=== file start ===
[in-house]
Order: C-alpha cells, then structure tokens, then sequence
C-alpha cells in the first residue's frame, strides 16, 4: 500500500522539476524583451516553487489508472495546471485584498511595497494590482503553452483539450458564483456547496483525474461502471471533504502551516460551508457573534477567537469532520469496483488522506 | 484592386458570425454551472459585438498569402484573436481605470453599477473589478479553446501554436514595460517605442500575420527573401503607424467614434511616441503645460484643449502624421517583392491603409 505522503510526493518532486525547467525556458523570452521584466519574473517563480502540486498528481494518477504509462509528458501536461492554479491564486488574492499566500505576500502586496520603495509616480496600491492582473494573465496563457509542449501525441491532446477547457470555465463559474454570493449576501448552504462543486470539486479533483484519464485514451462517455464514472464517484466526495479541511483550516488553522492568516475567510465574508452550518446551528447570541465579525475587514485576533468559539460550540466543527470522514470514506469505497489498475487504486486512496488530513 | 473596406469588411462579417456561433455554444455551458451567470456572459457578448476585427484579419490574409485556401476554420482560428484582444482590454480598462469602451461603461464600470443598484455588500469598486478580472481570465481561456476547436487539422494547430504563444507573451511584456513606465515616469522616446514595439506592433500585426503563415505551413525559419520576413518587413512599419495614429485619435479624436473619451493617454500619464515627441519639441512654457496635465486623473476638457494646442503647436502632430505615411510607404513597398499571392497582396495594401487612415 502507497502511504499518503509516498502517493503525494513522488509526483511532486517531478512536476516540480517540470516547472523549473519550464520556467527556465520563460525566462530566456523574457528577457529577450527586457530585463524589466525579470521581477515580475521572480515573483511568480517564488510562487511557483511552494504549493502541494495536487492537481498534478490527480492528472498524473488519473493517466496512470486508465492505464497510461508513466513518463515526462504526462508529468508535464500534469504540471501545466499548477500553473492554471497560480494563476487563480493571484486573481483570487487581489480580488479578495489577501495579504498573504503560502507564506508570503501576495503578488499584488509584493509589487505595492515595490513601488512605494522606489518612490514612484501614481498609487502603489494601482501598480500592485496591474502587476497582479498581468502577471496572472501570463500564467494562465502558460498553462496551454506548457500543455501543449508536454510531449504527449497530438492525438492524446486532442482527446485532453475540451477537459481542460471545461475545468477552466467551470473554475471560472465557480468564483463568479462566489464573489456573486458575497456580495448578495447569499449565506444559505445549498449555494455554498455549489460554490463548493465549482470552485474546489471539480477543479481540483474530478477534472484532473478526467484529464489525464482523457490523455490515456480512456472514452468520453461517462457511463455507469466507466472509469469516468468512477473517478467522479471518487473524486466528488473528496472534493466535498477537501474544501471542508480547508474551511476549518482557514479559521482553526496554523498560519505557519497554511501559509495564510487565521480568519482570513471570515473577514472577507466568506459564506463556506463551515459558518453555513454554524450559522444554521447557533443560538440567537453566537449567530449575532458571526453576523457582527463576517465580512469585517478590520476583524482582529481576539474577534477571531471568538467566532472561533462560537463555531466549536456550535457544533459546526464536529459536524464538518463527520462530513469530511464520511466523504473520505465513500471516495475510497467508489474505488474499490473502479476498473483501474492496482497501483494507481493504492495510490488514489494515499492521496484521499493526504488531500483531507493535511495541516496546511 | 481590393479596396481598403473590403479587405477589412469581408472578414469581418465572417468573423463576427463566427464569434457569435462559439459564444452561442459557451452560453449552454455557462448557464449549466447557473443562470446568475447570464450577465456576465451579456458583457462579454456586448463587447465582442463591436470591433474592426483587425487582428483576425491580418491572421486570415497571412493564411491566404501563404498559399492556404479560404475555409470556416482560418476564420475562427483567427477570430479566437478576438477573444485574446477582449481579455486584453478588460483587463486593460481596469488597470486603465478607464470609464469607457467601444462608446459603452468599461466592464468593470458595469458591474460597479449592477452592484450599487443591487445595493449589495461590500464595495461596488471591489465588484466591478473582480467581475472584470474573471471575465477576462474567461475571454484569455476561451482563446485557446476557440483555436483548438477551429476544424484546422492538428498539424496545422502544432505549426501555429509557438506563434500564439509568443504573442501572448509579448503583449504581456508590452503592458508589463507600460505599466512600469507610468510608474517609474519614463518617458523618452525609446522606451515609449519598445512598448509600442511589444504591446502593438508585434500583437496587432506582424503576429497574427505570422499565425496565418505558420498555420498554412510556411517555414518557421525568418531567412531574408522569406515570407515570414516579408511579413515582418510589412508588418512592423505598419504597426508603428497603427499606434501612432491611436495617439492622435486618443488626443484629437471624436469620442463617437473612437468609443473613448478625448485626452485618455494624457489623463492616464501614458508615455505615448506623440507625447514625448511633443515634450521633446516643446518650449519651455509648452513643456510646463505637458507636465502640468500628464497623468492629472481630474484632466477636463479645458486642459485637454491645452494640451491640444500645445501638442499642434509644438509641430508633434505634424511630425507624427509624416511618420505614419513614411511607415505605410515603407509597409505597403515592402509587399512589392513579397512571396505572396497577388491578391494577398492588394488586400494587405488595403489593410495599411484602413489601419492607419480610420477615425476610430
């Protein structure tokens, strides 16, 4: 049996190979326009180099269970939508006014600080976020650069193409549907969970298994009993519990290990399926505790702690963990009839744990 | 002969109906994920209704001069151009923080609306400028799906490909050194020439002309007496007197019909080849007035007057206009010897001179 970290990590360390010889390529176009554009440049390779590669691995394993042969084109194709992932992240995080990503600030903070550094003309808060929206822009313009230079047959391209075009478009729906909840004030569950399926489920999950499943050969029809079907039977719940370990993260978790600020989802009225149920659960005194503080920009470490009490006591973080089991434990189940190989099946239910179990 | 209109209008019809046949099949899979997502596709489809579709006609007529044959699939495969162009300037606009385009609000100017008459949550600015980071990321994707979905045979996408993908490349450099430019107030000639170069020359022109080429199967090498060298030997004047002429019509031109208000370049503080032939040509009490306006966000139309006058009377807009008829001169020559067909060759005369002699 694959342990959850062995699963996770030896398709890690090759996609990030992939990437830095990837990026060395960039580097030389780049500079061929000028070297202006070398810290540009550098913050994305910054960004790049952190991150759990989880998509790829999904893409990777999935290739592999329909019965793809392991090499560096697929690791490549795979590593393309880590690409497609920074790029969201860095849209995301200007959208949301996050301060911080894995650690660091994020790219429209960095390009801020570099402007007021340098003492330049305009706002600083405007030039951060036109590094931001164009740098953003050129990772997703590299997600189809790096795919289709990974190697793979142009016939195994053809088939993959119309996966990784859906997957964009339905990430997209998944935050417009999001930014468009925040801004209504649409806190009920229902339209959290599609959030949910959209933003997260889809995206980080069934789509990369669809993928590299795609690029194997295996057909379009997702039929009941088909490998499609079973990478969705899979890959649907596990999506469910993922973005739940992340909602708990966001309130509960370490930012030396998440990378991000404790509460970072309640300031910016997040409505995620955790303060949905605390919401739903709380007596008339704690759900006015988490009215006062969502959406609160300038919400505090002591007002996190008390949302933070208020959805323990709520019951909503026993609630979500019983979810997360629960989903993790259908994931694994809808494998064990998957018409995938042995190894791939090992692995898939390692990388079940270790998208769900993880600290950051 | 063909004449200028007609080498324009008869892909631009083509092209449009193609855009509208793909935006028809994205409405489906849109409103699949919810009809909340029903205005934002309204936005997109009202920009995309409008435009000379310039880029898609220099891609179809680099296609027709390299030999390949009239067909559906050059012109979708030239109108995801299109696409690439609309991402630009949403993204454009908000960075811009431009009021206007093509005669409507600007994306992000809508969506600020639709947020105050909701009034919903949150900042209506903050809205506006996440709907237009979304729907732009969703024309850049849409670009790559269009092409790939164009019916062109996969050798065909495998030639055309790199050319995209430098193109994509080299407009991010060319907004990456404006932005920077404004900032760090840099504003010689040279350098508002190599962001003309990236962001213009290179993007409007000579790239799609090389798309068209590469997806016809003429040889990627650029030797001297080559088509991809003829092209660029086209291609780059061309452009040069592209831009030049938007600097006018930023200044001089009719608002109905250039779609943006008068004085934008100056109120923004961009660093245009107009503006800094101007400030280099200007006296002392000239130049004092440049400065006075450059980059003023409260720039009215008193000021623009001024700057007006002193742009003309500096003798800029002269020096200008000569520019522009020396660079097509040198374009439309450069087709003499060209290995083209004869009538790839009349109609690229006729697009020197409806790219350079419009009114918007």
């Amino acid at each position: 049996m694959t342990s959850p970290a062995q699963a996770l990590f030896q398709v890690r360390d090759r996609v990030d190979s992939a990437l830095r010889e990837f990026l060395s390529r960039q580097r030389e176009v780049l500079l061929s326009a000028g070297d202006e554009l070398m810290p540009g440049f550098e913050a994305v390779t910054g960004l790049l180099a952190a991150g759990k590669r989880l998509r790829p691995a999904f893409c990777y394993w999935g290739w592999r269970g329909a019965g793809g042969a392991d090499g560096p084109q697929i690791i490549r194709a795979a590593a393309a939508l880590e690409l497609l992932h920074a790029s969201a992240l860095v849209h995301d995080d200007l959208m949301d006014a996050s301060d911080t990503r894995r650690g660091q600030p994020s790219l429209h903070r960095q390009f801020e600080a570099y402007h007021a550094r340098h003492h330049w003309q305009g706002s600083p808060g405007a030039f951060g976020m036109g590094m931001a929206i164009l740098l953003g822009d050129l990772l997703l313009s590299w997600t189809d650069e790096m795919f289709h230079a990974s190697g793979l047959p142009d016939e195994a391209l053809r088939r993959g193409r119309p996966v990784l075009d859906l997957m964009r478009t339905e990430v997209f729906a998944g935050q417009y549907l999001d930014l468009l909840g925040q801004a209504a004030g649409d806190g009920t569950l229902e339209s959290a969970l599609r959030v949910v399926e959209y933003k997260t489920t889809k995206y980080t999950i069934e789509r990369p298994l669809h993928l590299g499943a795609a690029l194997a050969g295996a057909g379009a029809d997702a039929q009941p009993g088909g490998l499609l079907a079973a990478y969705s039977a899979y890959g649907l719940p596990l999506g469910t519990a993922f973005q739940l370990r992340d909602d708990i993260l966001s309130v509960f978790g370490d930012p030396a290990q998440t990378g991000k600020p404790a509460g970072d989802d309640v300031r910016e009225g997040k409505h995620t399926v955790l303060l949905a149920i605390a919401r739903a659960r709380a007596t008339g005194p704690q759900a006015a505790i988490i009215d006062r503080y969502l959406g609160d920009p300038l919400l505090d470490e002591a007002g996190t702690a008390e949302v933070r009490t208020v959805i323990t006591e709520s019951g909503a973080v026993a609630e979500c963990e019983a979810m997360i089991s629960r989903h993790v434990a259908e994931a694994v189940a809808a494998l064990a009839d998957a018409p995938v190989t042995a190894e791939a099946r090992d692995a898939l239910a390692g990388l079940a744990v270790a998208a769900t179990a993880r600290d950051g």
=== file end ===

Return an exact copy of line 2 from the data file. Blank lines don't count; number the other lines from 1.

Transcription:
Order: C-alpha cells, then structure tokens, then sequence